New hands-only CPR device reduces fatigue

The CPR RsQ Assist can help even novices do hands-free CPR

CPR RsQ released CPR RsQ Assist, an FDA-approved hands-only chest compression device designed to eliminate the intimidation factor of performing CPR.

The device was designed by inventor Joe Hanson who has worked on cardiovascular medical devices for the past 45 years.

“I have always been troubled by the fact that out-of-hospital sudden cardiac arrest remains with a 5 percent survival rate,” Hanson said. “Without quality CPR being immediately available, EMS is not able to deliver neurologically intact patients to the emergency room.”

CPR RsQ Assist is an FDA-approved hands-only chest compression device.
CPR RsQ Assist is an FDA-approved hands-only chest compression device. (Image CPR RsQ)

CPR RsQ Assist has voice commands, along with an audio and visual metronome. It talks users through the steps of calling 911, placing the device in the center of the victim’s chest, and how to push 100 times per minute until help arrives.

To address fatigue, the product also has an ergonomic design with a non-slip handle that leverages upper body strength and weight as a user pushes down.

Hanson said hands-only CPR lets bystanders provide immediate CPR resulting in a more neurologically intact patient to be passed off to EMS system. The 2010 American Heart Association guidelines for hands-only CPR calls for at least 100 chest compressions per minute for at least two minutes at a depth of at least two inches in the center of the victim’s chest.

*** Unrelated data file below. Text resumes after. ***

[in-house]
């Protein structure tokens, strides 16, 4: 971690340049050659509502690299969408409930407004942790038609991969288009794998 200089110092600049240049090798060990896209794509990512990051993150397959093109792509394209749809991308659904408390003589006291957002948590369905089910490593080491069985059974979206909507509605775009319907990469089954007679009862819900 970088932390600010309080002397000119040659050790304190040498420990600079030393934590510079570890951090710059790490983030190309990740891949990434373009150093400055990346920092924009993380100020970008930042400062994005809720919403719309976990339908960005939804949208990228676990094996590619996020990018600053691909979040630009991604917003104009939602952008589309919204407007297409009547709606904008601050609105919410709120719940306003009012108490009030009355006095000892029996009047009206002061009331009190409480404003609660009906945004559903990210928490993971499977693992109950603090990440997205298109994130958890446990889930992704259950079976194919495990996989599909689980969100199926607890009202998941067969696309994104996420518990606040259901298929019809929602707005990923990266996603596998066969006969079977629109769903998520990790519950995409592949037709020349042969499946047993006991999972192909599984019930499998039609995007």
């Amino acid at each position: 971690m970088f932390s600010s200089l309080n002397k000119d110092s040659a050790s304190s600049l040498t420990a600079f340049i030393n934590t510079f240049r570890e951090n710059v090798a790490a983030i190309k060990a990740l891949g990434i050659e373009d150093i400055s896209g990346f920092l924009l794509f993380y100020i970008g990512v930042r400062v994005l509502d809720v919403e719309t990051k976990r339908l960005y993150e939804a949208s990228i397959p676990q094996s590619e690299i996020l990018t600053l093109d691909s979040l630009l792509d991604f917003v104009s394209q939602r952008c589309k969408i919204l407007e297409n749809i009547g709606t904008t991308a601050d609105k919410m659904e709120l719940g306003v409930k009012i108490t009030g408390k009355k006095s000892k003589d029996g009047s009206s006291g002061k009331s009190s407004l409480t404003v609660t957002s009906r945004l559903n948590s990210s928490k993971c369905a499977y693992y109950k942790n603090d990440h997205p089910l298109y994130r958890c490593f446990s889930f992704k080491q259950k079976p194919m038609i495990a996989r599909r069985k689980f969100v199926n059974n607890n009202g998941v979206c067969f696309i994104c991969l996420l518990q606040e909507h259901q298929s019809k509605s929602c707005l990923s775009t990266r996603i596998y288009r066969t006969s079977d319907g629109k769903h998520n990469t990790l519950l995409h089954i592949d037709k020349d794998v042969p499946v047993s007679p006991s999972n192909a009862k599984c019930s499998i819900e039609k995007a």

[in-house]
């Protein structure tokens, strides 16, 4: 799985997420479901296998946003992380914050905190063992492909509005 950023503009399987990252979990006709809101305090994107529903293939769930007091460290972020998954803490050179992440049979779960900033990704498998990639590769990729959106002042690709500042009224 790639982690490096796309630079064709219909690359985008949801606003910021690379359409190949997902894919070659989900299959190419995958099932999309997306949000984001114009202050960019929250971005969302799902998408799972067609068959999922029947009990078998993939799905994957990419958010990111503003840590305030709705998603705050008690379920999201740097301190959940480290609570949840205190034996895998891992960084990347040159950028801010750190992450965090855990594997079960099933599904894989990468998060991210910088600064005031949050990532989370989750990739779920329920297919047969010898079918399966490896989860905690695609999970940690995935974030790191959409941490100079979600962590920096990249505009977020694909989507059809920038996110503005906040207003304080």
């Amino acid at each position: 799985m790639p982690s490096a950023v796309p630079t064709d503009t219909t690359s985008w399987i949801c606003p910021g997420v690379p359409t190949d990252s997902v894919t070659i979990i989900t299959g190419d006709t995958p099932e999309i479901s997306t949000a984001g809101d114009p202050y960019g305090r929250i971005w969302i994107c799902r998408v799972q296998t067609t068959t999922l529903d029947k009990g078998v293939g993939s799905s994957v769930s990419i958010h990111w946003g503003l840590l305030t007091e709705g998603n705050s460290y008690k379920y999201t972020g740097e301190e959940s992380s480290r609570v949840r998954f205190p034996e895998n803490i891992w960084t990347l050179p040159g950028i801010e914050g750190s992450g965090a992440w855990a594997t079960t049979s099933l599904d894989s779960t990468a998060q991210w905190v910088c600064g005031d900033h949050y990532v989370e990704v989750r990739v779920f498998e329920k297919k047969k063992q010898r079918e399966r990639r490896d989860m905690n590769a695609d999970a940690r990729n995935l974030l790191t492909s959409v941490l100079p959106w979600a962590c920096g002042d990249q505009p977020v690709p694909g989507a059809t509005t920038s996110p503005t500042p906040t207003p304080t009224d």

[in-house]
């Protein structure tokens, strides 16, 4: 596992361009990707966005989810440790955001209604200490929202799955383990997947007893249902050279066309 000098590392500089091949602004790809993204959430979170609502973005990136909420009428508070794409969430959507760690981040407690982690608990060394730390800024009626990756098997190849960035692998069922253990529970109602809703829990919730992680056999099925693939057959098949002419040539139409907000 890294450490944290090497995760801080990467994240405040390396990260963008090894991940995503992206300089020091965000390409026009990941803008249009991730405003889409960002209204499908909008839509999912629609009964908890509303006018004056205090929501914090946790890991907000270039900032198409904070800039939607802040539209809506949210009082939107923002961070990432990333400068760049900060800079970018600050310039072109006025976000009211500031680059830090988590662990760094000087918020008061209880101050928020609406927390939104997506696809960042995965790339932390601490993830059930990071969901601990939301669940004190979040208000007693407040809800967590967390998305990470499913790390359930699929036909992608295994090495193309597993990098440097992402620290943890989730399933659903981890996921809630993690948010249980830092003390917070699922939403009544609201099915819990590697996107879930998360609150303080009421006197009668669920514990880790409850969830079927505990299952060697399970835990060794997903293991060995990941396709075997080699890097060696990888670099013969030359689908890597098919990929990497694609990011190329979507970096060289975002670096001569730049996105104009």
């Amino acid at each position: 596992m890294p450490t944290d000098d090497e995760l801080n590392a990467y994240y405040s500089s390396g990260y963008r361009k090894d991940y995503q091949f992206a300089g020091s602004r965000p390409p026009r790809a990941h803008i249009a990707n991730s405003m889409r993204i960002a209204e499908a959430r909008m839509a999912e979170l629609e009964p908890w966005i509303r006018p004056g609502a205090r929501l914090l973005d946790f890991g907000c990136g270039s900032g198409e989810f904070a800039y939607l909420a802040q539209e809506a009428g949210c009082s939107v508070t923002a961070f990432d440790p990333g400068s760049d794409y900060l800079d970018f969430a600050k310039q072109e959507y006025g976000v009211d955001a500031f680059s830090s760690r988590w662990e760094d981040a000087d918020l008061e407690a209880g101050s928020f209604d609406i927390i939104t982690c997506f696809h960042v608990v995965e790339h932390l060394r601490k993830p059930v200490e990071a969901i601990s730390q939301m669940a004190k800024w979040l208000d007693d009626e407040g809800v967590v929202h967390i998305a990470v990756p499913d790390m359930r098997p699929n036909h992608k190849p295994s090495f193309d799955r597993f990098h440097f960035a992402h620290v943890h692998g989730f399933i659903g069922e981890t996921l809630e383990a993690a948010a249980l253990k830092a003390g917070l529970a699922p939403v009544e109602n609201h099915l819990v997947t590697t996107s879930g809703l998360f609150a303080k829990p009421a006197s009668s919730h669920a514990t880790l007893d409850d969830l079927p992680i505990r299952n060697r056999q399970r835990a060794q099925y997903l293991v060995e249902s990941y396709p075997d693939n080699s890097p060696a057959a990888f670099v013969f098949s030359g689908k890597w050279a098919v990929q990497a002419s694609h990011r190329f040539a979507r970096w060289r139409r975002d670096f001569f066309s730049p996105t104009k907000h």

“Using your hands to do chest compressions can be exhausting,” Hanson said. “The device eases the application of chest compressions, and has voice commands and flashing lights that guide you through the proper cadence of 100 compressions per minute, which is difficult to achieve when you are attempting to time yourself.”

Hanson said first responders can have CPR RsQ Assist as part of their tool kit in squad cars or ambulances, and volunteers can keep it in their personal vehicles.

First responders also can use community awareness programs and their local Public Access to Defibrillation (PAD) programs to reemphasize the importance of CPR, especially the protocol of two minutes of chest compressions before use of an AED, he said.

CPR RsQ Assist is FDA-approved for use on people 8 years and older. The device is available with a custom-designed wall cabinet and signage for placement adjacent to an AED machine, so rescuers have easy access to both lifesaving devices.

The CPR RsQ Assist costs $79.50; the CPR RsQ Assist device with a wall cabinet is $122.

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